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    Or Manslaughter.com (10M results, monthly 40000 exact searches in the US and 80K+ globally) for criminal law attorney )


    But, again, most law firms/lawyers are clueless about the value of such names.
     
  12. SBS66

    SBS66 Established Member

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    I can see divorce.com great for a national/international (so extremely large) firm. It's such a great name!

    For a local divorce lawyer (like me) I do better with geo + keyword.
     
  13. Silentptnr

    Silentptnr Top Contributor VIP

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    ExToBe.com <-- Great brandable for divorce attorney. :)
     
  14. SBS66

    SBS66 Established Member

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    Lmao! But who knows? Maybe it could be a celebrity divorce site..like TMZ does their news, only about gossip-news such as "Are So & So headed for a breakup" I can think that the Kardashians alone can keep that going!
     
  15. MisterSoft.com

    MisterSoft.com Account Closed (Disallowed)

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    manslaughter.com Great domain:)
     
  16. MisterSoft.com

    MisterSoft.com Account Closed (Disallowed)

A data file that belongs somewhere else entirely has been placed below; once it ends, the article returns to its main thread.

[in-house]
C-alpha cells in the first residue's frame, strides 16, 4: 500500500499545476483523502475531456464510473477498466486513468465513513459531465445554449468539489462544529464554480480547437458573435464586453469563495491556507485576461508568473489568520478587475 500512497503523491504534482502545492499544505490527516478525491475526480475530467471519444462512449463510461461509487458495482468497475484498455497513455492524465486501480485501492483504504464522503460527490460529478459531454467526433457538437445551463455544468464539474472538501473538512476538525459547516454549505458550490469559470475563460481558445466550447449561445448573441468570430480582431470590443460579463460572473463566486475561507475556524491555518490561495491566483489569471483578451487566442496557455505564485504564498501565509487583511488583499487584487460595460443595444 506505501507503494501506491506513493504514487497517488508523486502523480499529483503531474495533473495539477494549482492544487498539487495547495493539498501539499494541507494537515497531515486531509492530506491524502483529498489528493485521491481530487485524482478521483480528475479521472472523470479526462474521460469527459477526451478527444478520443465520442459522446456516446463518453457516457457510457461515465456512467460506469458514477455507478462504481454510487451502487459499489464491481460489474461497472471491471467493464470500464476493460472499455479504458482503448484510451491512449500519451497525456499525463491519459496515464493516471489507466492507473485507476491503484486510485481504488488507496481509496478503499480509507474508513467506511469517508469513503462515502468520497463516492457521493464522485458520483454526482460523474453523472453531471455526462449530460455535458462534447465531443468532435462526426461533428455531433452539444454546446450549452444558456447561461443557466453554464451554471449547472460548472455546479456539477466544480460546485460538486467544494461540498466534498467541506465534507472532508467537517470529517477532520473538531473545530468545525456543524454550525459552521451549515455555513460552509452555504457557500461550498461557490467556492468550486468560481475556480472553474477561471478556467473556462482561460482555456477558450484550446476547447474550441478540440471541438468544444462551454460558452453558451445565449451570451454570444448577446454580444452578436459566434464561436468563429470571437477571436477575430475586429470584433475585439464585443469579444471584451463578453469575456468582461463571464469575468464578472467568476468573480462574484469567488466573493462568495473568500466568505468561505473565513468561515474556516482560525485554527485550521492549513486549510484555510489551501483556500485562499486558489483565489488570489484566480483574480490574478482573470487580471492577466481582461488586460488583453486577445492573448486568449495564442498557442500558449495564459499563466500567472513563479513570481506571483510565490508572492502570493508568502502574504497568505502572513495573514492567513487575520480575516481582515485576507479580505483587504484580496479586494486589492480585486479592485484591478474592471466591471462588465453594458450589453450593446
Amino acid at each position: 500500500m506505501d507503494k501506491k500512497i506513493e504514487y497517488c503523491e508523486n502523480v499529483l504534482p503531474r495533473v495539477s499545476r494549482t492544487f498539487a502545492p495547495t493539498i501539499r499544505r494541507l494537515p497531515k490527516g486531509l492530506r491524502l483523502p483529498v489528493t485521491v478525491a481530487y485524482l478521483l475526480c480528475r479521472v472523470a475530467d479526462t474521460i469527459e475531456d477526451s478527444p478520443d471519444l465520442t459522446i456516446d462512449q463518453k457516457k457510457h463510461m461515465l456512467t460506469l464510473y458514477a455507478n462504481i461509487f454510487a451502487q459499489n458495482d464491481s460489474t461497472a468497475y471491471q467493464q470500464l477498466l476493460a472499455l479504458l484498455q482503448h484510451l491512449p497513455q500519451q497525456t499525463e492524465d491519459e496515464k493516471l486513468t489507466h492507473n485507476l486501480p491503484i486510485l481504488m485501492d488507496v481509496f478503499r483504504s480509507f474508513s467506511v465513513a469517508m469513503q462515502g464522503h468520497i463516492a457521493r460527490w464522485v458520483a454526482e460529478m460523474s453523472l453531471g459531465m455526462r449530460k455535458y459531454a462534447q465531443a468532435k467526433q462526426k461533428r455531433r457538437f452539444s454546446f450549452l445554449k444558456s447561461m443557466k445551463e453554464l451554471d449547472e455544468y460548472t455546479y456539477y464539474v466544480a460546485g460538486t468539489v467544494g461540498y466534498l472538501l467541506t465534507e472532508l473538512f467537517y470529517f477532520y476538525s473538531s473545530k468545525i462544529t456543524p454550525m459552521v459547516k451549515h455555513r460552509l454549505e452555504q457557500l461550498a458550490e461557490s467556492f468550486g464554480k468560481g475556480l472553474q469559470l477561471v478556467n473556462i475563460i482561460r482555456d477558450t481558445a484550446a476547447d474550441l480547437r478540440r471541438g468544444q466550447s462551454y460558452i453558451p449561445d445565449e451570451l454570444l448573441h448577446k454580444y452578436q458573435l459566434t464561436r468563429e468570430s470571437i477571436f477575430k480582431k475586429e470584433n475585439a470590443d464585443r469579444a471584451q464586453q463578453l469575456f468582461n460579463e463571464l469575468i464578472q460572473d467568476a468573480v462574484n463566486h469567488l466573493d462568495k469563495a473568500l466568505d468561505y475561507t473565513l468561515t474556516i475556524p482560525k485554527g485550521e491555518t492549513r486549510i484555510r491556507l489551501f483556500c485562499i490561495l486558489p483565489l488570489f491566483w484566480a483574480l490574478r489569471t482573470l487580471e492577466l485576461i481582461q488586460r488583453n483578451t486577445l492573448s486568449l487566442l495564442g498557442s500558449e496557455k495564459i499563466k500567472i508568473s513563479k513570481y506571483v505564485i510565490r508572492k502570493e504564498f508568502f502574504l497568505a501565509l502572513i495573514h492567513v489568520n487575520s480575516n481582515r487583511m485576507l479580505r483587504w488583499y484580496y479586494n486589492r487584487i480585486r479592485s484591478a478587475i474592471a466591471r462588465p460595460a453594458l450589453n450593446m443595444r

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    Lawyers have got money ==> good prospects for law related domains. It's just a matter of time...
    I've domains:
    8Law.com
    LawyerGirl.com
    :)
     
  17. Recons.Com

    Recons.Com Top Contributor VIP

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    I find it ironic that Manslaughter.com could in theory be used as Man's Laughter dot com ))

    I have another one like that: GoalWays.com or GoAlways.com )
     
  18. Casey L

    Casey L Top Contributor VIP

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    That's awesome that you own that one, as good as a legal domain could be
     
  19. Nubnub

    Nubnub Established Member

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    i got narcoticslawyers.com narcoticlawyers.com and privatepracticelawyers.com
    and some relatable like fireinsurances.com and juridicalcouncil.com councilz.com

    i think with the right buyer they can get a good amount. Only have to find buyers now.
     
  20. youdoyou

    youdoyou Established Member